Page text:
With his new record out today, we review Petit Biscuit's sophomore album Parachutes, and chat to the musician himself!
In 2015, at the age of fifteen, French producer, composer, and songwriter Petit Biscuit catapulted himself to international stardom with his smash single, Sunset Lover. With over one billion streams across platforms, the song is universally known whether you’re an avid listener or not. That song placed Mehdi Benjelloun, the mastermind behind Petit Biscuit, on the world stage. Sunset Lover was followed up by an EP and the musicians debut album, Presence. Featuring an array of collaborators, Benjelloun brought his epic production to each track. Now, on his sophomore record Parachute, the producer is stepping behind the microphone and taking on the role of lead vocalist throughout his new body of work.
The record conceptually comments on love, war, and death across nine tracks, with the musician bringing a quality of storytelling songwriting to each track. Commenting on the themes from his own point of view, the introspective nature of the record documents Benjelloun's experiences whilst travelling the world. Opening with the title track, Parachute, the record kicks off with a bang. Bringing his signature flawless production, it’s Benjelloun's vocals that take centre stage, sounding like a veteran singer. Burnin has a fresh vibe for Benjelloun. Structured more like a traditional pop song, the sensual track navigates the division between lust and love.
Standout tracks Take Cover and Constellation form the middle section of the release. Take Cover conceptually comes from the perspective of a child who finds themselves amidst warfare. The vulnerability of the lyricism and more demure production highlight the idea of growing up too fast, due to the circumstances a young person finds themselves within. Constellation is lyrically symbolic and features some stellar guitar riffs that exemplifies the sonic soundscape of the track, and takes it to a whole other level. Those guitar riffs cut through, drawing similarities with the overbearing feeling of losing someone you’ve stuck by through thick and thin.
With only two collaborations on the record, the first comes in the form of Pick Your Battles. Teaming up with Diplo, the song uses echoed vocal acrobatics and exhibits the versatility of the singers vocals. You could almost think you’ve heard three different vocalists by this point. The second collaboration sees the musician join forces with Shallou on I Leave Again, which documents the nostalgia of a relationship felt post-breakup. The production is more pared back compared to the record as a whole, building up into a euphoric soundscape with higher vocals before landing at energising electronic sounds.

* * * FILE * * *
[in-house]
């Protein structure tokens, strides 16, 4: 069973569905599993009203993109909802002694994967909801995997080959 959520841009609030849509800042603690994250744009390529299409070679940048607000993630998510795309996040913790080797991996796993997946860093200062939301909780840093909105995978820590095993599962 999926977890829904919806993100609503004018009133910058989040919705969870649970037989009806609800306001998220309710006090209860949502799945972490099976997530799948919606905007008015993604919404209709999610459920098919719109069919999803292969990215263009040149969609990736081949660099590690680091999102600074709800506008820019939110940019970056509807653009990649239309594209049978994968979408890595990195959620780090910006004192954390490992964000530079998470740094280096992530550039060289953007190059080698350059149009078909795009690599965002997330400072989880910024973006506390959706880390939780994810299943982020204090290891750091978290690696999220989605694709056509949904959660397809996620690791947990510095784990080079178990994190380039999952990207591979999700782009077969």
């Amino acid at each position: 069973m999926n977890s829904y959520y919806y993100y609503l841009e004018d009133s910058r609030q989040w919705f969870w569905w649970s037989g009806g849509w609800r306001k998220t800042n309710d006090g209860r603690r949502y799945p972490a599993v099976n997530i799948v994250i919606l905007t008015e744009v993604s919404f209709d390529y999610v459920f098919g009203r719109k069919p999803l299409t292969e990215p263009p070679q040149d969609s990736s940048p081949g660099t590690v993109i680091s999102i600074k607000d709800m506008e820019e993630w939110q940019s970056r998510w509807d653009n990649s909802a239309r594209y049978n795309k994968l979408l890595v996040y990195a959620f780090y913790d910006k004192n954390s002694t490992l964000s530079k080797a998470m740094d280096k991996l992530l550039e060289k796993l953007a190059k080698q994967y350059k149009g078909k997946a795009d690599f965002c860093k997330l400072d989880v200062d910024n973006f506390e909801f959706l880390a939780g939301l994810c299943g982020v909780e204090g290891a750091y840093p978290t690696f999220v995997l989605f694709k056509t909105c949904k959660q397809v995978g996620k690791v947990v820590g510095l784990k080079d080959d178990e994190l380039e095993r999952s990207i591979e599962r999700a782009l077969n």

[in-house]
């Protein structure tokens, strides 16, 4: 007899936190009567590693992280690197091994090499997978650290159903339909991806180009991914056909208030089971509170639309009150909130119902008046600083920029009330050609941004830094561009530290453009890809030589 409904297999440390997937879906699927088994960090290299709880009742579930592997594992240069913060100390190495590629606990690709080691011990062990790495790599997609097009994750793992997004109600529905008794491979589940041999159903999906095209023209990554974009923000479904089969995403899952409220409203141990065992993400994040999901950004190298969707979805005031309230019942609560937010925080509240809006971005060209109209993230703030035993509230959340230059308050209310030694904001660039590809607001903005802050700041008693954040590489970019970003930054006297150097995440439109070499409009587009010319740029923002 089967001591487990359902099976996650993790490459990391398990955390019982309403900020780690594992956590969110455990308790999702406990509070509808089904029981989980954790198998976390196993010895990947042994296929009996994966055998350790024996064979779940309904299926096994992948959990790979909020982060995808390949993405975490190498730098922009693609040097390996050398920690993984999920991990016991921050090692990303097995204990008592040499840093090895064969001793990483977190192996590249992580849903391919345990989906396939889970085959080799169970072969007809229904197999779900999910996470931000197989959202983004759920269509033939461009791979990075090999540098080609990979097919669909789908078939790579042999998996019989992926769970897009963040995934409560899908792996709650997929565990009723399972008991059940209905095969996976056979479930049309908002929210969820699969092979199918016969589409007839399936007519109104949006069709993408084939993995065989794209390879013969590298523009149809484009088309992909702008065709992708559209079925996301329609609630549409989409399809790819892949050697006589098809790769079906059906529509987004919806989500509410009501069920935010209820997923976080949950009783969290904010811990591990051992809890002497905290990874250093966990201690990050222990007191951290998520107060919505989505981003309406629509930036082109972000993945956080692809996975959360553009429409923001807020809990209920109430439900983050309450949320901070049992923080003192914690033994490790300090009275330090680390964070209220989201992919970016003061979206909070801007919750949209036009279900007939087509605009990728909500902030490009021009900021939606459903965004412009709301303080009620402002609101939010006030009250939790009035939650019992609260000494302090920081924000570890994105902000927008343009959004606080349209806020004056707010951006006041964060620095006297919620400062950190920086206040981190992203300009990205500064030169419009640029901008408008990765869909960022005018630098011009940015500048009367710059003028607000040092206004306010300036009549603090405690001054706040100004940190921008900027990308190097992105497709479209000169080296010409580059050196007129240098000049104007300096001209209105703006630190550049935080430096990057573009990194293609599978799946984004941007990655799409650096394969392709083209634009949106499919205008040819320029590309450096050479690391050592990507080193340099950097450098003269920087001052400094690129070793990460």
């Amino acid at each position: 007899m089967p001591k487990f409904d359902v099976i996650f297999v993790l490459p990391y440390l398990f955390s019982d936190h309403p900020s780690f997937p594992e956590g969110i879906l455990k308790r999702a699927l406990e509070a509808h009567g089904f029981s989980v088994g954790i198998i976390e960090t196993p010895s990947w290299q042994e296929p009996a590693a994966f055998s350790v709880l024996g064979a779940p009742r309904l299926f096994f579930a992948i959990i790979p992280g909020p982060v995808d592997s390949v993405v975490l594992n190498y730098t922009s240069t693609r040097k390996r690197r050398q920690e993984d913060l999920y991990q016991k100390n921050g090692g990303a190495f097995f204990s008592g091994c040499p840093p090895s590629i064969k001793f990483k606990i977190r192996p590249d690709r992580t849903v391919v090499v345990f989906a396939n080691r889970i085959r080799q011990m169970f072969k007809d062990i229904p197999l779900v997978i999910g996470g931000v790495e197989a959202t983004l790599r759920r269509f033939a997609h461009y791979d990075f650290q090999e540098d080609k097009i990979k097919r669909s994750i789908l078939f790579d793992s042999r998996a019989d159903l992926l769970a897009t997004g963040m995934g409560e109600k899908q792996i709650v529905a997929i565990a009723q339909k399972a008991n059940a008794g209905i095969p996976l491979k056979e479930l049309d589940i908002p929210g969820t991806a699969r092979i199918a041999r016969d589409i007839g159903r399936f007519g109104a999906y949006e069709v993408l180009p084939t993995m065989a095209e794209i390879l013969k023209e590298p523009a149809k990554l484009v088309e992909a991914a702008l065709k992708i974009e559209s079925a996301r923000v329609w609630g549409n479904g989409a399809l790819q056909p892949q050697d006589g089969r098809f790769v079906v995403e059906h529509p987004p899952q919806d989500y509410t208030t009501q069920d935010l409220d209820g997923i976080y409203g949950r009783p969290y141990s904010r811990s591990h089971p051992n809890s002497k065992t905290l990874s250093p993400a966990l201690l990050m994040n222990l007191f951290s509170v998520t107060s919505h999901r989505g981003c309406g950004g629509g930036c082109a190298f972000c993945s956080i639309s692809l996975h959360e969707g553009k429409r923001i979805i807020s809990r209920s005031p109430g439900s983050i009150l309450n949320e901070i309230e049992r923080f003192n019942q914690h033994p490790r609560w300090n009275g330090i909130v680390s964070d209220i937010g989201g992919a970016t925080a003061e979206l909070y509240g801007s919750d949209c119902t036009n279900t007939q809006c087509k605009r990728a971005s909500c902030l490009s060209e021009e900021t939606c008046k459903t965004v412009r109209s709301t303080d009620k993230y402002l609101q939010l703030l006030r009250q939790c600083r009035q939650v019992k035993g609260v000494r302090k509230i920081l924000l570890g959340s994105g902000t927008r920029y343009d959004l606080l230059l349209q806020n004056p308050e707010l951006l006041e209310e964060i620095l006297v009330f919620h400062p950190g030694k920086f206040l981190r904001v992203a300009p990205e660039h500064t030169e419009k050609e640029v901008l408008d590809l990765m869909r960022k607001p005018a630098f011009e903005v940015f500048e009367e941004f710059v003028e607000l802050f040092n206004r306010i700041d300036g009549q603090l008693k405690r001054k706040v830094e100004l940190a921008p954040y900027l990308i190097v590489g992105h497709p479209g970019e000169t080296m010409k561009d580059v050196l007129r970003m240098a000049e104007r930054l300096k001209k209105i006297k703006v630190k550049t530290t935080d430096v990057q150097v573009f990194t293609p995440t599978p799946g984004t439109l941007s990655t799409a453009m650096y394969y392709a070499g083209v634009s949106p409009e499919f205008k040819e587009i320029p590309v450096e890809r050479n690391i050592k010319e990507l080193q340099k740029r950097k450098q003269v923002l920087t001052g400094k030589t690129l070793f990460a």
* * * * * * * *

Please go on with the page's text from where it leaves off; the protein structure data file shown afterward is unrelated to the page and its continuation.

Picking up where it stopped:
On Parachutes, Benjelloun brings a new level of maturity and directness to the body of work. The tracks feel more considered and curated to create the best soundscape for the record to exist in. The conceptual threads of love, war, and death are touched on without overtly being forced upon the listener, allowing for individual interpretations to arise and create a more engaging listening experience. Benjelloun’s vocals are the star of the record. There’s an effortless quality to each performance, highlighting the tones of his voice. Having already conquered the electronic music scene, Petit Biscuit is on his way to taking over the world.
Parachutes is out now! Read our interview with Petit Biscuit below.
Tell us a bit about how your musical journey began…
It all began when I was 5, asking my mom if I can start to practice cello. I aesthetically loved this instrument. I’ve learnt so many instruments by myself and I knew inside out that production would be the last step of my learning process. I knew that I will, someday, create art.
Congratulations on the new record!
Parachute conceptually comments on love, war, and death across nine tracks. What drove you to explore these themes?
When I’m writing, I can tell stories that I have experienced before or that I’m experiencing right now. But I also love to give my point of view on many things that I see in my life, trying to introduce myself into someone else's soul to know what they're thinking about. I will always find something to say about those there themes, they are some of our most incredible experiences and fear, for us, humans.
On the record, you begin to express your own emotions and perspective through the lyricism as opposed to the more instrumental nature of your debut. How important was it for you to take that leap into more personal, uncharted territory?
When I was touring, I felt like I put my brain off for two or three years long. And when I came back home to produce that second album, I had so many introspective periods. I travelled by myself around Iceland and the U.S. and I’ve learnt so much about the world and about myself. I’ve learnt about all the traumas that I had, all the pressure that I used to minimize. I needed to write all those things down and lyrics were the best way to do it.
Your vocals also take centre stage on the album. What prompted the decision to step behind the mic and how did you find that experience compared to your usual production duties?